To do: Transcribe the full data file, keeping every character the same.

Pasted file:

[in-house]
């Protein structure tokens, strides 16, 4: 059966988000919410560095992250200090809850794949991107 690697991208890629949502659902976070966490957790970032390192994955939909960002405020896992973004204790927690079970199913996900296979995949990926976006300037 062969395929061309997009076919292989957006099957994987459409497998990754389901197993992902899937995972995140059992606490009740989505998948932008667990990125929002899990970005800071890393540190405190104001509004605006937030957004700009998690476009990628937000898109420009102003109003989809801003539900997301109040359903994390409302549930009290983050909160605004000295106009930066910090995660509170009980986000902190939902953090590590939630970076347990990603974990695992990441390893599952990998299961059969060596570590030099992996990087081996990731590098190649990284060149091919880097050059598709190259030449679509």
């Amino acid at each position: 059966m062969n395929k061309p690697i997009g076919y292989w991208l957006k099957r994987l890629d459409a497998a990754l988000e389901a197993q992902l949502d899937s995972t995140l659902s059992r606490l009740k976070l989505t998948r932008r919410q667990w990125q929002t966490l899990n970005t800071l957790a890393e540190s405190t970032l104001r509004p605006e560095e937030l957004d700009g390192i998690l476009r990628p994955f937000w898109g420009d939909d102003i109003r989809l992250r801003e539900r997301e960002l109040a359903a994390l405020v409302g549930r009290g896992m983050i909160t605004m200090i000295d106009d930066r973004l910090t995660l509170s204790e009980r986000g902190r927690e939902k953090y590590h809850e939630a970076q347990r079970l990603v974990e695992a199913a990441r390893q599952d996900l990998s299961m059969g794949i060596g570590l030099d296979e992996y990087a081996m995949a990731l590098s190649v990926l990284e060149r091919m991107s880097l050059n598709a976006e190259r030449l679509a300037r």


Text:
[in-house]
């Protein structure tokens, strides 16, 4: 059966988000919410560095992250200090809850794949991107 690697991208890629949502659902976070966490957790970032390192994955939909960002405020896992973004204790927690079970199913996900296979995949990926976006300037 062969395929061309997009076919292989957006099957994987459409497998990754389901197993992902899937995972995140059992606490009740989505998948932008667990990125929002899990970005800071890393540190405190104001509004605006937030957004700009998690476009990628937000898109420009102003109003989809801003539900997301109040359903994390409302549930009290983050909160605004000295106009930066910090995660509170009980986000902190939902953090590590939630970076347990990603974990695992990441390893599952990998299961059969060596570590030099992996990087081996990731590098190649990284060149091919880097050059598709190259030449679509």
């Amino acid at each position: 059966m062969n395929k061309p690697i997009g076919y292989w991208l957006k099957r994987l890629d459409a497998a990754l988000e389901a197993q992902l949502d899937s995972t995140l659902s059992r606490l009740k976070l989505t998948r932008r919410q667990w990125q929002t966490l899990n970005t800071l957790a890393e540190s405190t970032l104001r509004p605006e560095e937030l957004d700009g390192i998690l476009r990628p994955f937000w898109g420009d939909d102003i109003r989809l992250r801003e539900r997301e960002l109040a359903a994390l405020v409302g549930r009290g896992m983050i909160t605004m200090i000295d106009d930066r973004l910090t995660l509170s204790e009980r986000g902190r927690e939902k953090y590590h809850e939630a970076q347990r079970l990603v974990e695992a199913a990441r390893q599952d996900l990998s299961m059969g794949i060596g570590l030099d296979e992996y990087a081996m995949a990731l590098s190649v990926l990284e060149r091919m991107s880097l050059n598709a976006e190259r030449l679509a300037r």